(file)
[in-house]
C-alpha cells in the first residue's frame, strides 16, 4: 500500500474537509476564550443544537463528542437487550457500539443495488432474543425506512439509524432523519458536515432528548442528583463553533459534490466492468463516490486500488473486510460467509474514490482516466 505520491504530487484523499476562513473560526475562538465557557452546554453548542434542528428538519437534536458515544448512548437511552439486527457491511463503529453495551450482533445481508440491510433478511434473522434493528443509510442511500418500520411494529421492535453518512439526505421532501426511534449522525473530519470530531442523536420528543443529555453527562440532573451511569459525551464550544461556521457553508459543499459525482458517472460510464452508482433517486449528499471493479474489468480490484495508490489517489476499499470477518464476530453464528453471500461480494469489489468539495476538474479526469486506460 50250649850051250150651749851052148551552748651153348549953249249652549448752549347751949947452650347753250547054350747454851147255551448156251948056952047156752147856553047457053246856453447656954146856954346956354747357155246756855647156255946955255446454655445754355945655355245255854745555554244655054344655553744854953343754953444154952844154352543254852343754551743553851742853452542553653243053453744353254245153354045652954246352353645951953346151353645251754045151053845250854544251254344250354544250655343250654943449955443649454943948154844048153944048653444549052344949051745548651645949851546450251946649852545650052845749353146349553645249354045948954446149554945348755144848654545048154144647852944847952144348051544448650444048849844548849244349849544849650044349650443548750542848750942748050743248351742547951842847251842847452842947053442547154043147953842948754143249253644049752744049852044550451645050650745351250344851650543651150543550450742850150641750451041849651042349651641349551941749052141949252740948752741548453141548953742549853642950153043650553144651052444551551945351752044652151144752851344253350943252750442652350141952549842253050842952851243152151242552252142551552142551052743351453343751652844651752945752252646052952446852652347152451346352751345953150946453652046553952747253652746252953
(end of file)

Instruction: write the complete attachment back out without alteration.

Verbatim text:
[in-house]
C-alpha cells in the first residue's frame, strides 16, 4: 500500500474537509476564550443544537463528542437487550457500539443495488432474543425506512439509524432523519458536515432528548442528583463553533459534490466492468463516490486500488473486510460467509474514490482516466 505520491504530487484523499476562513473560526475562538465557557452546554453548542434542528428538519437534536458515544448512548437511552439486527457491511463503529453495551450482533445481508440491510433478511434473522434493528443509510442511500418500520411494529421492535453518512439526505421532501426511534449522525473530519470530531442523536420528543443529555453527562440532573451511569459525551464550544461556521457553508459543499459525482458517472460510464452508482433517486449528499471493479474489468480490484495508490489517489476499499470477518464476530453464528453471500461480494469489489468539495476538474479526469486506460 50250649850051250150651749851052148551552748651153348549953249249652549448752549347751949947452650347753250547054350747454851147255551448156251948056952047156752147856553047457053246856453447656954146856954346956354747357155246756855647156255946955255446454655445754355945655355245255854745555554244655054344655553744854953343754953444154952844154352543254852343754551743553851742853452542553653243053453744353254245153354045652954246352353645951953346151353645251754045151053845250854544251254344250354544250655343250654943449955443649454943948154844048153944048653444549052344949051745548651645949851546450251946649852545650052845749353146349553645249354045948954446149554945348755144848654545048154144647852944847952144348051544448650444048849844548849244349849544849650044349650443548750542848750942748050743248351742547951842847251842847452842947053442547154043147953842948754143249253644049752744049852044550451645050650745351250344851650543651150543550450742850150641750451041849651042349651641349551941749052141949252740948752741548453141548953742549853642950153043650553144651052444551551945351752044652151144752851344253350943252750442652350141952549842253050842952851243152151242552252142551552142551052743351453343751652844651752945752252646052952446852652347152451346352751345953150946453652046553952747253652746252953